Our hero knows he’s in serious trouble.
The problem is, there are familiar faces and a question of who is a friend and who is foe made all the more difficult because of the enemy, if it was the enemy, simply because it didn’t look or sound or act like the enemy.
Now, it appears, his problems stem from another operation he participated in.
It took almost an hour to recover. Monroe didn’t come looking for me, so I think they knew it would take some time for me to get my legs back.
And it felt good to stand under the hot shower for twenty-odd minutes, letting the warmth of the water sink into my bones and clear my head.
How long had Bamfield have an eye on me? It was a question that sprung to mind the moment I saw him in the desert camp. I’d heard if you were transferred to one of his commands, at some point, it was not because it was another posting, it was because he wanted you there.
I’d been specially selected by Bamfield personally, out of the preliminary training camp, to further my military career under his oversight. I’d made it very clear from the outset that I was not interested in a commission, that I preferred the lower ranks. Officers were a different breed, and I’d not been cut from that cloth. Bamfield had admitted as much when I was first interviewed by him, and several other’s on what I soon discovered was his selection panel.
They were charged by him to find the best of the best.
And at that first interview, I’d disagreed with his assessment. I’d been in trouble before, and the military was the only place I could go if I didn’t want to serve a stretch in jail. Perhaps it was that innate ability of mine to seek out and become embroiled in trouble that caught his attention.
Certainly over time he and his instructors had honed those skills to a more refined set that, in civilian life, would set me up for a long stay in prison. It begged the question of what I was going to do with myself after the military had finished with me, a question I hadn’t really thought about until I’d been shunted to my last post in a training school of sorts.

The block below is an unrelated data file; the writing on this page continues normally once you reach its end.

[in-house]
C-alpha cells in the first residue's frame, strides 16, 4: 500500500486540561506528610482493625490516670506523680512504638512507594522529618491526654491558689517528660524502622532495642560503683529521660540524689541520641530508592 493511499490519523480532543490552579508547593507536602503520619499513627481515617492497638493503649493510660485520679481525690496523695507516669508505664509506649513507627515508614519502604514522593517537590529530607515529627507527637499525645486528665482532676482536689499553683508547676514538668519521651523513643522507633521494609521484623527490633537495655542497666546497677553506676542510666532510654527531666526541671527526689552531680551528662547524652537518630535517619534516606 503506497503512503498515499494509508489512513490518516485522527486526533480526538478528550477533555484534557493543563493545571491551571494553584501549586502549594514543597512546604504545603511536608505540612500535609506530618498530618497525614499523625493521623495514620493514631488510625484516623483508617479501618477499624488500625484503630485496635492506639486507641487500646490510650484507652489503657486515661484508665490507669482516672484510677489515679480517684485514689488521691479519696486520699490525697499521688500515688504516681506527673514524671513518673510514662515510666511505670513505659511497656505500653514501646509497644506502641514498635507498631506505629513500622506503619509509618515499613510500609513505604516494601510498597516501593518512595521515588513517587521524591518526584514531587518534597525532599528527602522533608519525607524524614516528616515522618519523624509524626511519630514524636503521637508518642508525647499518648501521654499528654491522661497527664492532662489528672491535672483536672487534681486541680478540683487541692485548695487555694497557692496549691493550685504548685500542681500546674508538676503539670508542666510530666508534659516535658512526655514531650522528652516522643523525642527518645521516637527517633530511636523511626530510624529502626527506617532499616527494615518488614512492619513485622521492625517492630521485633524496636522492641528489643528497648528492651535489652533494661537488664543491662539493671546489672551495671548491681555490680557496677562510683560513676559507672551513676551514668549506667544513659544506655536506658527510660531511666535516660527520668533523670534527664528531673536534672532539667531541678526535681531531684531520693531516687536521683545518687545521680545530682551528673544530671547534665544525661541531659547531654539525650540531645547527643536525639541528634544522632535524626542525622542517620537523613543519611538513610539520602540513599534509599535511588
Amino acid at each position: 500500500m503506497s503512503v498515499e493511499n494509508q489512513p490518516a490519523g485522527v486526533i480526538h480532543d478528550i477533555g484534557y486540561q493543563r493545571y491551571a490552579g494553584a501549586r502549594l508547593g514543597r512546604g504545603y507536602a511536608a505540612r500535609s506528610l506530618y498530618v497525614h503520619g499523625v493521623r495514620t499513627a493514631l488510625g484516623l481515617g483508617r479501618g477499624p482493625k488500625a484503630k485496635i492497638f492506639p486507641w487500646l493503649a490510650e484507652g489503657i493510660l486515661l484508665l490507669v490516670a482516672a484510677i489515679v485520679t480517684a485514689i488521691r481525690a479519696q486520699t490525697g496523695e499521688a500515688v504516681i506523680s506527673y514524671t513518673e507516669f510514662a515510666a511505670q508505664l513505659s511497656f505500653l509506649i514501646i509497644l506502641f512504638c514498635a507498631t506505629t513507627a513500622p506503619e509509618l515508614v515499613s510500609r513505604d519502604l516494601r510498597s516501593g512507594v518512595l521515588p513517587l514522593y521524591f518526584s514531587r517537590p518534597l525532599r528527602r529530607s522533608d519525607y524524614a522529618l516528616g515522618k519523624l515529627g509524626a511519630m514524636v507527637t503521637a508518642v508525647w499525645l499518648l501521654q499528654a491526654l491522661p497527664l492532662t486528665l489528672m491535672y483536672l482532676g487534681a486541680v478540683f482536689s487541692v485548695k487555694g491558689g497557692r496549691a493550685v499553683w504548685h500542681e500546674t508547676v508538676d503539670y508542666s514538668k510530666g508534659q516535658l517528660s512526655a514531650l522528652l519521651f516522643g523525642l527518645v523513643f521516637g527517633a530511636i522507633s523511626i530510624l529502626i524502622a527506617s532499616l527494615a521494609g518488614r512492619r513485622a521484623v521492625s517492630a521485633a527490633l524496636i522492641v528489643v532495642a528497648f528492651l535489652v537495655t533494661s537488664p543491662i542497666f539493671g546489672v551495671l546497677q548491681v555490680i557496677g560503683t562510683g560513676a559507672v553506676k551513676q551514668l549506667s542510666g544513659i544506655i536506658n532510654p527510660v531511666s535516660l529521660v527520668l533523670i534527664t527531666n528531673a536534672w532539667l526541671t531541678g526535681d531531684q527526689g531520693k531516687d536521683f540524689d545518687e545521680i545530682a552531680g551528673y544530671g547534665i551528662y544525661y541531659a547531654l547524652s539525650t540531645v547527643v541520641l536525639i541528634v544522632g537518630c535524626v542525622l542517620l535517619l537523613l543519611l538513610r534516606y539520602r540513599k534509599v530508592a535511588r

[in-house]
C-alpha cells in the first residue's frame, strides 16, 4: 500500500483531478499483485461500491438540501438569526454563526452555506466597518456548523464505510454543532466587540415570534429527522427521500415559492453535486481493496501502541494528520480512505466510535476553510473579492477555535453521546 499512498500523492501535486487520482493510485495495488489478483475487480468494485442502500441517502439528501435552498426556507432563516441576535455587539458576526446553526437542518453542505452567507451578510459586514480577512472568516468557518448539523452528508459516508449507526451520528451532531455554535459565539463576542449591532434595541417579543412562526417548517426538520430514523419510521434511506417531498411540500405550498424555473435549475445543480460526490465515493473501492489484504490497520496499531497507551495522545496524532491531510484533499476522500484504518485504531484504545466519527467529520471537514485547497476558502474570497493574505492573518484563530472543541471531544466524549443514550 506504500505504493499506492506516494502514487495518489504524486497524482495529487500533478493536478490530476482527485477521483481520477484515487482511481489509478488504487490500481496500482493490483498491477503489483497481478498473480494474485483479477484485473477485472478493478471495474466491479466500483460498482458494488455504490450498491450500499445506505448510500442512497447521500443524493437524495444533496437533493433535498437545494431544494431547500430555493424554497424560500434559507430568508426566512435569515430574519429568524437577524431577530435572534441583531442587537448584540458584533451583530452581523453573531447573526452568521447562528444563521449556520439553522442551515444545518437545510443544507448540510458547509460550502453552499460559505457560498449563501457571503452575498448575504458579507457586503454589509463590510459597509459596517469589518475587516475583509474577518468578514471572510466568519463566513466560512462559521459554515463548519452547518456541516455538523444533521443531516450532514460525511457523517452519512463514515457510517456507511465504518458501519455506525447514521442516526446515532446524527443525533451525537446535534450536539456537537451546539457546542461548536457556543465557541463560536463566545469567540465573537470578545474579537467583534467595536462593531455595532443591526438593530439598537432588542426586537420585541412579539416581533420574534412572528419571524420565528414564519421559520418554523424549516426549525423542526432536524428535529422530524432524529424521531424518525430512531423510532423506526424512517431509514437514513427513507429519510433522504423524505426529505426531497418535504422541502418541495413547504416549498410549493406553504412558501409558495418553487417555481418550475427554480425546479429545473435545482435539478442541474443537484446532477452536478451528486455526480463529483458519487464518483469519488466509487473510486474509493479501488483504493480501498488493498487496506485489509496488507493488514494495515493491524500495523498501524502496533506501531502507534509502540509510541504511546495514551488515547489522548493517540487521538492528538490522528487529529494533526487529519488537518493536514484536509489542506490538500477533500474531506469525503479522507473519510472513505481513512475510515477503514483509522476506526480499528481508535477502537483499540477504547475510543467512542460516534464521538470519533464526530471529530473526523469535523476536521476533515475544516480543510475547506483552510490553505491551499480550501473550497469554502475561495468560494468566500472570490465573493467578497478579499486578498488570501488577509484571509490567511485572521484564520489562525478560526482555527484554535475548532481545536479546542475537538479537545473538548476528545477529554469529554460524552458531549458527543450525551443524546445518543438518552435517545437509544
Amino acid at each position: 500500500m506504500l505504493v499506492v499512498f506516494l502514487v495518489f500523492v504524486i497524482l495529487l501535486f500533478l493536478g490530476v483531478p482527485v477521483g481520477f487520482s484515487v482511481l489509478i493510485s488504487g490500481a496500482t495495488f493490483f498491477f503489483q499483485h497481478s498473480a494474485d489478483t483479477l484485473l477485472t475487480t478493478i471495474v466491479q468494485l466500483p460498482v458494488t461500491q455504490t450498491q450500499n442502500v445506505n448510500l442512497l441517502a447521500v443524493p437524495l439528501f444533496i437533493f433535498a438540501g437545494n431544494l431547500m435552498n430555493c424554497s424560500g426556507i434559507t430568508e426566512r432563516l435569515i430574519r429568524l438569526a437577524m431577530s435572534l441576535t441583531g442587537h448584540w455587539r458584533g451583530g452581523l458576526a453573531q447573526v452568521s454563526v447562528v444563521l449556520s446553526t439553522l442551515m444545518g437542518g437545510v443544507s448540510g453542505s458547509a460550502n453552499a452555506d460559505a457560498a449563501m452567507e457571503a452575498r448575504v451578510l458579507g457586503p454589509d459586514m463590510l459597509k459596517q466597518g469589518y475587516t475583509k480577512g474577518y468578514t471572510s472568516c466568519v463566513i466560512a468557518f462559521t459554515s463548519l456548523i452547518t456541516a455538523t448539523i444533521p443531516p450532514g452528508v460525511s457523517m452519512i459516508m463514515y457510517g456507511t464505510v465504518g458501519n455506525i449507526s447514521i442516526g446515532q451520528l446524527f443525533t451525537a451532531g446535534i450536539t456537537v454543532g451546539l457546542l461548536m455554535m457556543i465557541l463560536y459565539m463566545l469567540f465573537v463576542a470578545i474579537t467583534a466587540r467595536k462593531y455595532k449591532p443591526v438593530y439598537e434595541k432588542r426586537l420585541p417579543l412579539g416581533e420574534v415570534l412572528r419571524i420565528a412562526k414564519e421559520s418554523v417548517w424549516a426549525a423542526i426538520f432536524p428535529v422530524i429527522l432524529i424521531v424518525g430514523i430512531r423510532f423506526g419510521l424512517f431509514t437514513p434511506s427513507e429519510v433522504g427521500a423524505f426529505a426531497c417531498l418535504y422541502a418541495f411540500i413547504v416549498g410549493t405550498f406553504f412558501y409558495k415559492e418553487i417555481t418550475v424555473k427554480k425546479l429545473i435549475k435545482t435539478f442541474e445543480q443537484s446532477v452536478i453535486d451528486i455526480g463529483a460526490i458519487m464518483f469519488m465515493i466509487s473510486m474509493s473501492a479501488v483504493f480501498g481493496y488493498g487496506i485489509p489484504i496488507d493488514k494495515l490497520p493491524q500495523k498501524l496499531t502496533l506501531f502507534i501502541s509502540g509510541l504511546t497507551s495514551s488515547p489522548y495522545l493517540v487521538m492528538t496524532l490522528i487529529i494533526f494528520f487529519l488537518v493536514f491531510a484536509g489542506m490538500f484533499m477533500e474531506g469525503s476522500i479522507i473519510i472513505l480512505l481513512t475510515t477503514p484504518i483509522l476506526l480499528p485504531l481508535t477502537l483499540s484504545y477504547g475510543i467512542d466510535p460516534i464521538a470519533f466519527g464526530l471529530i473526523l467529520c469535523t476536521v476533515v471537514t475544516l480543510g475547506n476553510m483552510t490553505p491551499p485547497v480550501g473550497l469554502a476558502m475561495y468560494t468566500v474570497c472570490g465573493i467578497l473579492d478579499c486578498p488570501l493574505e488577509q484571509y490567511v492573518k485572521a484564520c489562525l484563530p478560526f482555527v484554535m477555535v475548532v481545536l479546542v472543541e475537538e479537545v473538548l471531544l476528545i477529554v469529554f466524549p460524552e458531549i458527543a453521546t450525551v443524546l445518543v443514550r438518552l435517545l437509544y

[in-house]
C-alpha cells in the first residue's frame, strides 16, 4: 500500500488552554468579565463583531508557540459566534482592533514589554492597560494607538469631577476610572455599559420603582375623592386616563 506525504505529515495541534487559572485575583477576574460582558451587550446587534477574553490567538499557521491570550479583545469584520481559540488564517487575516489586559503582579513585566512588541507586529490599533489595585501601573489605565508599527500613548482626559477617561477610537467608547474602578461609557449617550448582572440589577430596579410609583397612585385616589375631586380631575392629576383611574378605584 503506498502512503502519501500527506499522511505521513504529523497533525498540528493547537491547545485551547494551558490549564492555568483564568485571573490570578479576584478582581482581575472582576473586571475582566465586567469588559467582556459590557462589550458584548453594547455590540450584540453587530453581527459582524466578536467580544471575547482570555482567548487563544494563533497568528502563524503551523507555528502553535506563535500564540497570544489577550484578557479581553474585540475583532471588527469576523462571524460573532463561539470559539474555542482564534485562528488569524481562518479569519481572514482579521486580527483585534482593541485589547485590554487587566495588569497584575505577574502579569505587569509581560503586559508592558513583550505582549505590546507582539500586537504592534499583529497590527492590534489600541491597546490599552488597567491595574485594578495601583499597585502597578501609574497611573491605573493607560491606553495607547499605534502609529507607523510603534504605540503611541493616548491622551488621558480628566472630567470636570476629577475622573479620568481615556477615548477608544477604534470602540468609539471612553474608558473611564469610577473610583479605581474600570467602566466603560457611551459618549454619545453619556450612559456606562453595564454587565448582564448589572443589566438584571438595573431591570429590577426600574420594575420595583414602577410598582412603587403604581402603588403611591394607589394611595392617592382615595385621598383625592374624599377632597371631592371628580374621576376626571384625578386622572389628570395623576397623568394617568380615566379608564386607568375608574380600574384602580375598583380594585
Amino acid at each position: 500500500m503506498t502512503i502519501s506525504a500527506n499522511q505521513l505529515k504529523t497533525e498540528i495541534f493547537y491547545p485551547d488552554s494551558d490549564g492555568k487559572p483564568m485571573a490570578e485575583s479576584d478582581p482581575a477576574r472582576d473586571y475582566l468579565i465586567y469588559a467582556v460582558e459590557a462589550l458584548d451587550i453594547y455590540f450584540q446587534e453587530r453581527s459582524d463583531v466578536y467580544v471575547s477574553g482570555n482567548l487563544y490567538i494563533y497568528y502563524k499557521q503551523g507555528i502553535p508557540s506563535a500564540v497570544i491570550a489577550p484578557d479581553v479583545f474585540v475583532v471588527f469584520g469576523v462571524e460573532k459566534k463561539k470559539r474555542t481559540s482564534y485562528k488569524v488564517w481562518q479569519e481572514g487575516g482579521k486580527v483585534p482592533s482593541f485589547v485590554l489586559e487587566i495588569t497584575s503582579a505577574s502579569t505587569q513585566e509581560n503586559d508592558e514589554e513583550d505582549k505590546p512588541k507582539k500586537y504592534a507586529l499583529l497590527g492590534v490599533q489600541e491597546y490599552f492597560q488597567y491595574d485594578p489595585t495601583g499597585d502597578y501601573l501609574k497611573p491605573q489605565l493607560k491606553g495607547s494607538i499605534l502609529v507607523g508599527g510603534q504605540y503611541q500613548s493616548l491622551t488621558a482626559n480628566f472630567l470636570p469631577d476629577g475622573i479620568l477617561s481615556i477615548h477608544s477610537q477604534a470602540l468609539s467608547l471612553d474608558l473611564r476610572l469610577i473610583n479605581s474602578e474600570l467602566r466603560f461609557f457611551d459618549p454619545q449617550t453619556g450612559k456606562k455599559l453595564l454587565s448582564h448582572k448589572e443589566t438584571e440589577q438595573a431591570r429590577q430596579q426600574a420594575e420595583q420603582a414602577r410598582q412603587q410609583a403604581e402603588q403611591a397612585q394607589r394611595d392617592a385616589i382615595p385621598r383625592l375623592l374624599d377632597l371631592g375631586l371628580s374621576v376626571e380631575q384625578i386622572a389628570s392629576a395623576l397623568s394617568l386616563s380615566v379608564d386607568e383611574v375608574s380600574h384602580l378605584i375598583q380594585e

I realised now that it had been Bamfield sidelining me until an operation crying out for my particular talents came along.
That disastrous operation with Treen.
Was it his? Or was it someone else who pulled it together, and he just provided the manpower. It had been the first major active offshore operation I’d been on. There’d been a few skirmishes along the way, but that was the first, and in a zone where I don’t think we were meant to be operating.
That had, I thought, been the sole purview of the CIA, and if I looked back on what had happened, there was no doubt the two agents we were supposed to pull out were CIA operatives, it had got too hot for them to stay, and they had clandestinely called for help.
It begged another question, was Bamfield CIA or working with the CIA, with or without the military hierarchy knowing?
The thing is, if it had been pulled off, as expected, no one would be any the wiser in that country, but once they found out, by whatever means it happened, the proverbial had hit the fan. It goes hand in hand with trusting people on the ground who were purportedly working against their country’s regime, for better or worse.
That country had a ‘friendly’ government, that had been ‘supported’ and then been deposed in the usual coup by the military, and, afterwards, the new hardliners got the benefit of those times when the country was a friendly and had military hardware and knowledge to wage war clandestinely or otherwise with its neighbours, given willingly.
Lessons hadn’t been learned after a particular middle east debacle. Maybe lessons would never be learned. Just look at the number of times had relations turned sour after a coup and agents had to hastily withdraw. It seems that my visit had been at the end of another of those ‘diplomatic’ missions that had gone wrong.
If this was such a case, I was about to find out.
© Charles Heath 2019